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Private persons, entities owe the Greek state 142 billion euros

The Greek Independent Authority for Public Revenue (AADE) published lists with the names of individuals and legal entities with outstanding debts over 150,000 euros to the state and/or the social insurance fund (e-EFKA).

Τhe lists, whose posting was announced this past week, include 10,168 individuals and 16,839 legal entities whose debts have been in arrears for at least a year and have taken no action to repay them by the deadlines.

Worth noting that the debts of persons and entities on the published list exceed the amount of 142 billion euros – in total as much as the budgets of the Greek state for two years, comments protothema.

Among the debtors are reportedly just a few well-known persons who stand out in these lists, even though the number of debtors with debts over 150,000 euros has doubled in recent years, from approximately 13,000 of entities and natural persons in 2011 to 27,007 in 2023. At the same time, unknown names of foreigners have tripled, now reaching 1,000 out of a total of 10,168 natural persons on the list.

Also worth noting is the fact that several entities have shut down long time ago.

It should be noted that the publication of the identity of debtors with high outstanding debts to the state (including taxes and tariffs) and/or insurance funds is mandatory by law.

Prior to publishing the names, each debtor was informed repeatedly through email to settle their debts.

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  1. Isn’t that like almost half of Greece’s debt or something?

    • Not quite, Dejan, but a significant chunk. Greek government debt was just over €400 billion in the first quarter of this year.

      Just think, if they all settled their debts the rest of us could have a 2 year holiday from paying any tax at all. Having just paid mine for 2022, ouch, I’d vote for that.

      • If they could settle these debts. A lot of that is tied down and assets need to be liquefied. Companies would go belly up. People would lose their houses. But all this they could have known.

        It will not happen with this government though.

      • PS What is the tax rate in Greece for ordinary citizens?

        • it’s a lot. If you’re working as a wage slave, then your employer’s total out of pocket expense is about twice what you ever see in your hands. If you’re self-employed, then you end up keeping about a third of whatever your customers hand over to you.

        • Greek income tax rates are:

          €0-€20.000 — 22%
          €20-€30.000 — 29%
          €30-€40.000 — 37%
          €40.000+ — 45%

          The top tax rate of 45% is more on the low side internationally. But in Greece it kicks in earlier than in other countries (at €40.000+).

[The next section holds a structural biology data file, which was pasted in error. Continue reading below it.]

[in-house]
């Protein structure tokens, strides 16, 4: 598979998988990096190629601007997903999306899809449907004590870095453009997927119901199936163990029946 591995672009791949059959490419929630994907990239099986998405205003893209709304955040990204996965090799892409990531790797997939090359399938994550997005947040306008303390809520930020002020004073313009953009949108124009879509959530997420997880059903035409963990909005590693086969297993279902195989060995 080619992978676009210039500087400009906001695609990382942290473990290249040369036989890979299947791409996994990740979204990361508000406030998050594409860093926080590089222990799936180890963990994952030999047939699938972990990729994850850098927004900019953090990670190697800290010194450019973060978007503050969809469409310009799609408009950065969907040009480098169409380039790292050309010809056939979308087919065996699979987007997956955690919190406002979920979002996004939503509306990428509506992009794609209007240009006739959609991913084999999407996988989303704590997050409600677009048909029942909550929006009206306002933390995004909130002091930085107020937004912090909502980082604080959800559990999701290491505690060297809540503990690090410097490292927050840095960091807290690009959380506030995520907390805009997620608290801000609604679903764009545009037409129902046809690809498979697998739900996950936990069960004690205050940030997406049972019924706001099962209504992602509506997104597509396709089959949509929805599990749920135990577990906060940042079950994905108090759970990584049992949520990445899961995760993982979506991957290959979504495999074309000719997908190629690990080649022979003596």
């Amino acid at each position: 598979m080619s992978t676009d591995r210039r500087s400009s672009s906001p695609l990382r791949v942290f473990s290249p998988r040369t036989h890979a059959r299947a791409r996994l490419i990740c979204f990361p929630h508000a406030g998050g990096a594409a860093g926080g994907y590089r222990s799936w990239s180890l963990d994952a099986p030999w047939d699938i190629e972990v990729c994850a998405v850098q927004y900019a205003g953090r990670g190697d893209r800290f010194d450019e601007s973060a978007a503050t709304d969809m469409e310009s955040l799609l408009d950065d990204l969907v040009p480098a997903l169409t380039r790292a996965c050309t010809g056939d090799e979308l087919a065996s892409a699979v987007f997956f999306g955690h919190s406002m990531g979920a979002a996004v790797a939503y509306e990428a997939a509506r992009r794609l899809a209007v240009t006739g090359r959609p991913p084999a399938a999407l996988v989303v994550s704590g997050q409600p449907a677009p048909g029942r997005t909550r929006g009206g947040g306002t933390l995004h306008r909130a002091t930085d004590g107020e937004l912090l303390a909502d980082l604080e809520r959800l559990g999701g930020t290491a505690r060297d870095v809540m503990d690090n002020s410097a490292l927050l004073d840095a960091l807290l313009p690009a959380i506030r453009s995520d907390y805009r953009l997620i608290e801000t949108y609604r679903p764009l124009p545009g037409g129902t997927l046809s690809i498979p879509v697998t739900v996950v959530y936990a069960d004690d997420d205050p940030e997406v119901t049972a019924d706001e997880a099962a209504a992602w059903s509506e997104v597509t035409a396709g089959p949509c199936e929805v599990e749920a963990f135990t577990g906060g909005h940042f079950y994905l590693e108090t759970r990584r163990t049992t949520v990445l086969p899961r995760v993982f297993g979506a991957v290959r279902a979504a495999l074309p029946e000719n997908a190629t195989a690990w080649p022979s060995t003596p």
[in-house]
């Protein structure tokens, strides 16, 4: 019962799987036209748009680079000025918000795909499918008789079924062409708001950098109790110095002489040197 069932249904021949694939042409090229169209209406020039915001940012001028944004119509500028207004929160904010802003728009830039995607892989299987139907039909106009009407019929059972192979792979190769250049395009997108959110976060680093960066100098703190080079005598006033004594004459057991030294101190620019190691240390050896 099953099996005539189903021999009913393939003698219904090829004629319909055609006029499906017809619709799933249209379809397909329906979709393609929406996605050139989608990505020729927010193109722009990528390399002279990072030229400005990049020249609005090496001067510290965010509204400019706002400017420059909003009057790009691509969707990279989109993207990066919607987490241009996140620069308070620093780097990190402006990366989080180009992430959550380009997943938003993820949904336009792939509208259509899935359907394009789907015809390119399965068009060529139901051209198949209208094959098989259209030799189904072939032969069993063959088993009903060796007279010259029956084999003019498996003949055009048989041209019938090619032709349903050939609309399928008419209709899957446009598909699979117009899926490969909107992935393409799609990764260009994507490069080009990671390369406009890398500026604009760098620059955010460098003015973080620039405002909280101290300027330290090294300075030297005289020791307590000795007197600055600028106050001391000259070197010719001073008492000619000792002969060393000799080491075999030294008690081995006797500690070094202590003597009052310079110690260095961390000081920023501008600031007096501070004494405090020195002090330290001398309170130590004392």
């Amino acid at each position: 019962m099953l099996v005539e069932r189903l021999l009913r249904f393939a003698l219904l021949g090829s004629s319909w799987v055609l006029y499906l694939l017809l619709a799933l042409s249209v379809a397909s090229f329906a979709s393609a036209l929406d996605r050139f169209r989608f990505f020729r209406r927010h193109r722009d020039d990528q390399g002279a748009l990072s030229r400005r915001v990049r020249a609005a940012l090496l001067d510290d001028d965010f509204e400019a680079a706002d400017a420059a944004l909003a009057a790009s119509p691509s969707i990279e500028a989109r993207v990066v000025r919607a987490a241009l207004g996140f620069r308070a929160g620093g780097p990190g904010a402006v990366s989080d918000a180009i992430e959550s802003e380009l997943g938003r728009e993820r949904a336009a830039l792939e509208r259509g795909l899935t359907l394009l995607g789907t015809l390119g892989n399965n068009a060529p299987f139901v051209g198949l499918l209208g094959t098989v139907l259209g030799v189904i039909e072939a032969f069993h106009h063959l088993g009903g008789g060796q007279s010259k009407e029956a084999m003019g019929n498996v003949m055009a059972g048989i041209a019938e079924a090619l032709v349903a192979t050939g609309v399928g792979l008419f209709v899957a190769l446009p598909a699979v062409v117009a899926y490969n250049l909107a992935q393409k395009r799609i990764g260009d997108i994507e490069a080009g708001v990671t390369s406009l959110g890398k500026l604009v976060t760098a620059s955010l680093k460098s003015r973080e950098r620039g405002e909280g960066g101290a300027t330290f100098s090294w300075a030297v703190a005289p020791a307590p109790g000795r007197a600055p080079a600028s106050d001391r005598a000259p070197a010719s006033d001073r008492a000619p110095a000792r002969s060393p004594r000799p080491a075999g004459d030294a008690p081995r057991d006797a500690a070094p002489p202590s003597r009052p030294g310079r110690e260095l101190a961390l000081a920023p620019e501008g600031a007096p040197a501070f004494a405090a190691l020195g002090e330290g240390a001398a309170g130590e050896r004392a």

The bottom bracket is an insult. Every country that I know has a bottom bracket with 0% tax rate (typically around €0-€10.000 or a little more). So the poor buggers who earn virtually nothing still have to pay income taxers. Not to mention the fact that Greece also has imputed taxes (i. e. the state imputes that you have income if, for example, you own a car).

      • I remember looking into this issue during the years of the crisis and, at that time, very large portions of these past-due tax debts were simply uncollectible because the debtors no longer existed (bankrupt or whatever).

    • Central Government Debt (this is what the state owes to domestic and foreign creditors; i. e. sovereign debt) is currently €401 billion. External debt (this is what every Greek person and/or company or state) owes only to foreign creditors) is currently €550 billion.

      • We are living on Planet Debt. So much debt everywhere. But how do creditors provide so much credit? Seems to be magically appearing out of the sky.

  2. but hey! no worries! we’re busy auditing with a fine-toothed comb everyone who had income under 10K instead of knocking on the doors of any of these people whose names we even see listed publicly!

  3. Don’t trust Greeks.

    And they say Greece is economically sound lol.

    It’s so unfair to others, this could be a great country for all,

    But, unfortunately it isn’t that way and it will never be.

    Perhaps if the Greeks stop scrambling for wealth with scams the country would prosper and that includes the corrupt government.

    • This is a great country for all that hurts no one. Imagine if the country of Germany paid its debt to us including whats owed to my parents how great it would be. Imagine if Germans didn’t ask us to work extra hours for less money so they can have their 32 hour work weeks with twice our pay how great this country would be. Unfortunately as Greeks we have to contend with rich crooks like yourself. I’m ok with not paying the government because it gives us the money to provide our children with what they need instead of German crooks. PS. I gave up my wealthy north American life style to get away from western crooks to live with Greeks.